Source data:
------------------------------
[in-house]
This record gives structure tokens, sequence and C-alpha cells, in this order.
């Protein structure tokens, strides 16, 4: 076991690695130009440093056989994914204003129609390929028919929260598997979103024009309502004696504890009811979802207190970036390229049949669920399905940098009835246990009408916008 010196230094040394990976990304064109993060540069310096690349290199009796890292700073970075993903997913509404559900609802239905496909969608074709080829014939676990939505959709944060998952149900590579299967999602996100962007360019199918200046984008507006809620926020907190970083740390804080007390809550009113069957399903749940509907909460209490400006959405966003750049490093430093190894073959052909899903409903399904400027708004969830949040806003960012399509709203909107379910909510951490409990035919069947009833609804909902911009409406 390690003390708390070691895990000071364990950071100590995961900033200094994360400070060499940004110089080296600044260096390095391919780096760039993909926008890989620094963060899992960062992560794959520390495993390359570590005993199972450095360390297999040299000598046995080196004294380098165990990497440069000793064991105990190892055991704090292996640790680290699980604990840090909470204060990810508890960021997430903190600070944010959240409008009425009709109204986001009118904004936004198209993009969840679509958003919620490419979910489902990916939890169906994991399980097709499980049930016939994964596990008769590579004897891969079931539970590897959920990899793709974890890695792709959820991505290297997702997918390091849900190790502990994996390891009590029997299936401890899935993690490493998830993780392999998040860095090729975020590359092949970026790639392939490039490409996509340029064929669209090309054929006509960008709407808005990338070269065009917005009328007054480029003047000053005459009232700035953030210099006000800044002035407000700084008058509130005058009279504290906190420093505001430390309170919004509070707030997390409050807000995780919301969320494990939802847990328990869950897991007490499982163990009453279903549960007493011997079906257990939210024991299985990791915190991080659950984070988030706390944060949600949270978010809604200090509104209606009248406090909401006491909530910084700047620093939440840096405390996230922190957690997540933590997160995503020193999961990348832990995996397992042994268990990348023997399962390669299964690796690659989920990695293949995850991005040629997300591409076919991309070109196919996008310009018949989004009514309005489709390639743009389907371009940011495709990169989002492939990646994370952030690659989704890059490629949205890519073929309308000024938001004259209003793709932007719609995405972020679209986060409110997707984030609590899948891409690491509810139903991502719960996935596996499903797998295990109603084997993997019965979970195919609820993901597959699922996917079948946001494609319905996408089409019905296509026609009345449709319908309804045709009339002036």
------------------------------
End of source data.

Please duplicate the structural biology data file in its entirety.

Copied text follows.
[in-house]
This record gives structure tokens, sequence and C-alpha cells, in this order.
């Protein structure tokens, strides 16, 4: 076991690695130009440093056989994914204003129609390929028919929260598997979103024009309502004696504890009811979802207190970036390229049949669920399905940098009835246990009408916008 010196230094040394990976990304064109993060540069310096690349290199009796890292700073970075993903997913509404559900609802239905496909969608074709080829014939676990939505959709944060998952149900590579299967999602996100962007360019199918200046984008507006809620926020907190970083740390804080007390809550009113069957399903749940509907909460209490400006959405966003750049490093430093190894073959052909899903409903399904400027708004969830949040806003960012399509709203909107379910909510951490409990035919069947009833609804909902911009409406 390690003390708390070691895990000071364990950071100590995961900033200094994360400070060499940004110089080296600044260096390095391919780096760039993909926008890989620094963060899992960062992560794959520390495993390359570590005993199972450095360390297999040299000598046995080196004294380098165990990497440069000793064991105990190892055991704090292996640790680290699980604990840090909470204060990810508890960021997430903190600070944010959240409008009425009709109204986001009118904004936004198209993009969840679509958003919620490419979910489902990916939890169906994991399980097709499980049930016939994964596990008769590579004897891969079931539970590897959920990899793709974890890695792709959820991505290297997702997918390091849900190790502990994996390891009590029997299936401890899935993690490493998830993780392999998040860095090729975020590359092949970026790639392939490039490409996509340029064929669209090309054929006509960008709407808005990338070269065009917005009328007054480029003047000053005459009232700035953030210099006000800044002035407000700084008058509130005058009279504290906190420093505001430390309170919004509070707030997390409050807000995780919301969320494990939802847990328990869950897991007490499982163990009453279903549960007493011997079906257990939210024991299985990791915190991080659950984070988030706390944060949600949270978010809604200090509104209606009248406090909401006491909530910084700047620093939440840096405390996230922190957690997540933590997160995503020193999961990348832990995996397992042994268990990348023997399962390669299964690796690659989920990695293949995850991005040629997300591409076919991309070109196919996008310009018949989004009514309005489709390639743009389907371009940011495709990169989002492939990646994370952030690659989704890059490629949205890519073929309308000024938001004259209003793709932007719609995405972020679209986060409110997707984030609590899948891409690491509810139903991502719960996935596996499903797998295990109603084997993997019965979970195919609820993901597959699922996917079948946001494609319905996408089409019905296509026609009345449709319908309804045709009339002036």